Nutrients ◽  
2021 ◽  
Vol 14 (1) ◽  
pp. 135
Narmeen Jamal Al-Awwad ◽  
Jennifer Ayoub ◽  
Rawhieh Barham ◽  
Wafaa Sarhan ◽  
Murad Al-Holy ◽  

Jordan is witnessing an escalating pace of nutrition transition, which may be associated with an increased burden of malnutrition and related non-communicable diseases. This review analyzes the nutrition situation in Jordan by exploring specific nutrition indicators, namely infant and young child feeding, low birthweight, micronutrient deficiencies, anthropometric indicators, and food consumption patterns. Results showed that although most children were ever breastfed and early initiation of breastfeeding had a two-fold increasing trend, rates of exclusive breastfeeding below 6 months of age and continued breastfeeding until two years of age were low. Complementary feeding indicators, particularly minimum diet diversity and minimum acceptable diet standards, were suboptimal. An overall low burden of stunting, wasting, and underweight among children under 5 years and remarkable progress in optimizing iodine status among school-aged children were reported. Conversely, the burden of low birthweight and overweight/obesity exacerbated, coexisting with anemia, vitamin A deficiency, and vitamin D deficiency. Overall, fruit and vegetable consumption were inadequate. The consumption of soft drinks and salt on the other hand was higher than recommended. This review acknowledges the double burden of malnutrition in Jordan and recommends the prioritization and evaluation of interventions towards improving the population’s nutritional status and achieving nutrition targets.

PLoS ONE ◽  
2021 ◽  
Vol 16 (12) ◽  
pp. e0261516
G. Liyanage ◽  
K. G. I. S. Anupama ◽  
M. L. P. Sudarshini

Micronutrient deficiencies are mostly hidden; clinically less visible compared to macronutrient deficiencies. Food fortification with multiple micronutrients (MMN) is provided for children between 6–23 months, daily for two months at three-time points. We assessed the acceptance and adherence of this nutritional intervention in an urban community setting in Sri Lanka. This cross-sectional study enrolled caregivers of children aged 7 to 23 months with a cluster sampling method. Caregivers ’ acceptance of taste and smell, health gains, ease of use, and need perception (Cronbach’s reliability: 0.801) were assessed. Also, anemia knowledge (Cronbach’s reliability: 0.642), MMN knowledge, and reported adherence (number of sachets consumed per month) were evaluated through a self-administered questionnaire. Adequate adherence was defined as the use of ≥80% sachets. The univariate and multivariate statistical analysis examined the association of acceptability, adherence, and anemia knowledge with independent variables (socio-demographic, household characteristics, and knowledge). The survey included 153 respondents. The Median (range) age of children was 12 months (7–23). The mean (SD) acceptability score was 66.82% (9.78%). Acceptance of sensory qualities (smell/taste) had a lower score than perceived health benefit. Most consumed MMN adequately (72.5%). The mean (SD) anemia knowledge score was 62.20% (25.79%). In multivariate analysis, child’s age (OR: -0.360, 95% CI:-0.510,-0.211) and father’s education (OR: 2.148, 95% CI: 0.439, 3.857) were independently associated with acceptability. Child’s age (OR: -0.108, 95% CI:0.818, 0.985), anemia knowledge (OR:0.016, 95% CI: 1.003, 1.031) and acceptability (OR:0.236, 95% CI:1.140, 1.406) were significant determinants of adherence. Anemia knowledge was significantly associated with the mother’s education and household income when adjusted. In conclusion, unpleasant smell/taste and daily schedule were reported as barriers to MMN use. Yet, perception and trust regarding health benefits were encouraging. Reported adherence was somewhat high. Improving acceptability and anemia knowledge could enhance adherence further in this population.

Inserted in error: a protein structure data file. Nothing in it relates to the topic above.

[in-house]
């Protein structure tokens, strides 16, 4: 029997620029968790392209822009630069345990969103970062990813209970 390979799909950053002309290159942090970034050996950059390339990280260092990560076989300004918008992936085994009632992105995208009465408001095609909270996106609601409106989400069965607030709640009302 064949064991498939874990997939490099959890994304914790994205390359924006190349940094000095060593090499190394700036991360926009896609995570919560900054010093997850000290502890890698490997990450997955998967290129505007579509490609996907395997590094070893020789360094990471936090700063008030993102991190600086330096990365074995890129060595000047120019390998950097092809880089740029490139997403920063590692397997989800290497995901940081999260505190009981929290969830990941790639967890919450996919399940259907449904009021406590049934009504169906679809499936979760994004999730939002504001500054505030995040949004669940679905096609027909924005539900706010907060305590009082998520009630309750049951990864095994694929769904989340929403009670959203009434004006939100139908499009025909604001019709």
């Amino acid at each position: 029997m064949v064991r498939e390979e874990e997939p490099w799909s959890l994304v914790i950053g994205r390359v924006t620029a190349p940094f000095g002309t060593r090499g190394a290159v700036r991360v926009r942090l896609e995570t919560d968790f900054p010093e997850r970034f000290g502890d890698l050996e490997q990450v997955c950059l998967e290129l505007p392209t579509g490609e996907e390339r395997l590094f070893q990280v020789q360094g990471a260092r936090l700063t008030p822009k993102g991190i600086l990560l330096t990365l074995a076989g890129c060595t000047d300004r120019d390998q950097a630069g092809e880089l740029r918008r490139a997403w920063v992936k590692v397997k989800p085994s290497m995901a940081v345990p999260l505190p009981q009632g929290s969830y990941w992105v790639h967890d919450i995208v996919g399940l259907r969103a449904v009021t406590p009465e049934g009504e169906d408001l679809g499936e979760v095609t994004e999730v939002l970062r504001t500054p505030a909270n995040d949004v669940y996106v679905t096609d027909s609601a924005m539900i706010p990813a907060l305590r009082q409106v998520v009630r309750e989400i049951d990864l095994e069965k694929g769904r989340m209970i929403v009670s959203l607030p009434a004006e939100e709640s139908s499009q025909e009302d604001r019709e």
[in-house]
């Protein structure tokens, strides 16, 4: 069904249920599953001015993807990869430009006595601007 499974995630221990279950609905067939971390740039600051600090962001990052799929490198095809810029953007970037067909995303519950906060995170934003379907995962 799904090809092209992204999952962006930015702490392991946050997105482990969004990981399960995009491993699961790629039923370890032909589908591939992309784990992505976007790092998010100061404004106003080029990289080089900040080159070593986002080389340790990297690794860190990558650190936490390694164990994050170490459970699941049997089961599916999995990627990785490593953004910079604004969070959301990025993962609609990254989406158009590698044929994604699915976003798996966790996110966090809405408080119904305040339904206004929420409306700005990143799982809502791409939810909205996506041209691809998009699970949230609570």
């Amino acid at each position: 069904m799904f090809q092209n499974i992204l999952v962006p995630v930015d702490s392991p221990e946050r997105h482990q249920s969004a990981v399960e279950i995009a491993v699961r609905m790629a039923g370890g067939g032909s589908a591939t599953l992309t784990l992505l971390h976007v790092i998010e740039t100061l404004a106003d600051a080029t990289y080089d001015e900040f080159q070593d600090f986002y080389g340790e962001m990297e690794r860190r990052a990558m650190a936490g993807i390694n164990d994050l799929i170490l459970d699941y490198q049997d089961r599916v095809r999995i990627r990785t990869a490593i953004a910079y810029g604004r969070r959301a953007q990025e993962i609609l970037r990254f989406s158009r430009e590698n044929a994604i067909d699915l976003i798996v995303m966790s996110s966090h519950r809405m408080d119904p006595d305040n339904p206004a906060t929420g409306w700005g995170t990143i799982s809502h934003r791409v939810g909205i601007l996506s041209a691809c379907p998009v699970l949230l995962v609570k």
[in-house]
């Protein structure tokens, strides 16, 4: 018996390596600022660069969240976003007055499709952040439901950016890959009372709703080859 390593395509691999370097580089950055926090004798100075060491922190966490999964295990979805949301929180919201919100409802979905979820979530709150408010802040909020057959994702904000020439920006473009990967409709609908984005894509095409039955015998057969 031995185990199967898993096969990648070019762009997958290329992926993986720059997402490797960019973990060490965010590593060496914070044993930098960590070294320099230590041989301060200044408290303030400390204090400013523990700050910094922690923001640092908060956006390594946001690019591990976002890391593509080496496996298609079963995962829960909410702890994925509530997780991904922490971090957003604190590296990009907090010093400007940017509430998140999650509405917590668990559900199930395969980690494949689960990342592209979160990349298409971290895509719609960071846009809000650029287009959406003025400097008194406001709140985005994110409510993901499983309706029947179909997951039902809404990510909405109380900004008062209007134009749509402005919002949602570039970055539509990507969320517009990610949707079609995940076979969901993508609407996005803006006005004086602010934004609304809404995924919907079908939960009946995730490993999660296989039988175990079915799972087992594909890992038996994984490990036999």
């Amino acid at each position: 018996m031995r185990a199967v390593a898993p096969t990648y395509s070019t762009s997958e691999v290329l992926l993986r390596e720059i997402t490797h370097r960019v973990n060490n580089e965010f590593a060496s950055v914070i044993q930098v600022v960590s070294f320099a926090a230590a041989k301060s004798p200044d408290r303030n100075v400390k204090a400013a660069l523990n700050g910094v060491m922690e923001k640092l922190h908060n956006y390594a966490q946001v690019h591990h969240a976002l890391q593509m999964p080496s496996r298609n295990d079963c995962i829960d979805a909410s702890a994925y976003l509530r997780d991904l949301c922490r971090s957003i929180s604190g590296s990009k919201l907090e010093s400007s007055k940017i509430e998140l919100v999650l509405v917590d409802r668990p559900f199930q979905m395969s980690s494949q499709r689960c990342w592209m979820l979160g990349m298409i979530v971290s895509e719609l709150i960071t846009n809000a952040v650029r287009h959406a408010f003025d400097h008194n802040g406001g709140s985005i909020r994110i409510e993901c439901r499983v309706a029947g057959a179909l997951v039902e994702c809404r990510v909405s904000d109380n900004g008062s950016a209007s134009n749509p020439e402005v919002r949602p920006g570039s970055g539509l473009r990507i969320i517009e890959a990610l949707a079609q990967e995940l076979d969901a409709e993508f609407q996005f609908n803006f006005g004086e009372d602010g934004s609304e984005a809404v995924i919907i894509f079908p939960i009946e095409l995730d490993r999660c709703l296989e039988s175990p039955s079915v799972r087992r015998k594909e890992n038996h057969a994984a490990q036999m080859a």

2021 ◽  
Vol 12 (11) ◽  
pp. 8-12
M. A. Shende ◽  
S. N. Kadam ◽  
M. B. Mokal ◽  
M. P. Balvir

Background: Severe acute malnutrition (SAM), among children below five years of age is global health problem contributing to childhood morbidity, mortality and remains a major embarrassment to optimal human capital development in India. Objectives: Study aim was to accesses fat soluble vitamins deficiencies among children with SAM and outcomes after treatments with F-75/F-100 plus vitamins mix. Methods: The study was prospective observational conducted in the nutritional rehabilitation center (NRC) at district general hospital for 6 months. Anthropometric measurements were taken to determine their nutritional status. Results: 100 patients of NRC were enrolled in the study. Sixty nine percent (69) patients had weight/height (WT/HT) Z score<−3 standard deviation (3 SD), 16 % with Z score<−2 and 15% of them had Z score<−4 malnutrition. Out of 100 children, 46% children were males, and 56% children were females. Vitamin E deficiencies (54%) were highly prevalent in hospitalized SAM groups, followed by 28% vitamin D and 18% were vitamin A deficient. Conclusion: Micronutrient deficiencies were highly prevalent with fat soluble vitamins and recovered on application of WHO protocols during hospitalization induced satisfactory fat-soluble vitamin status recovery significant (p<0.05).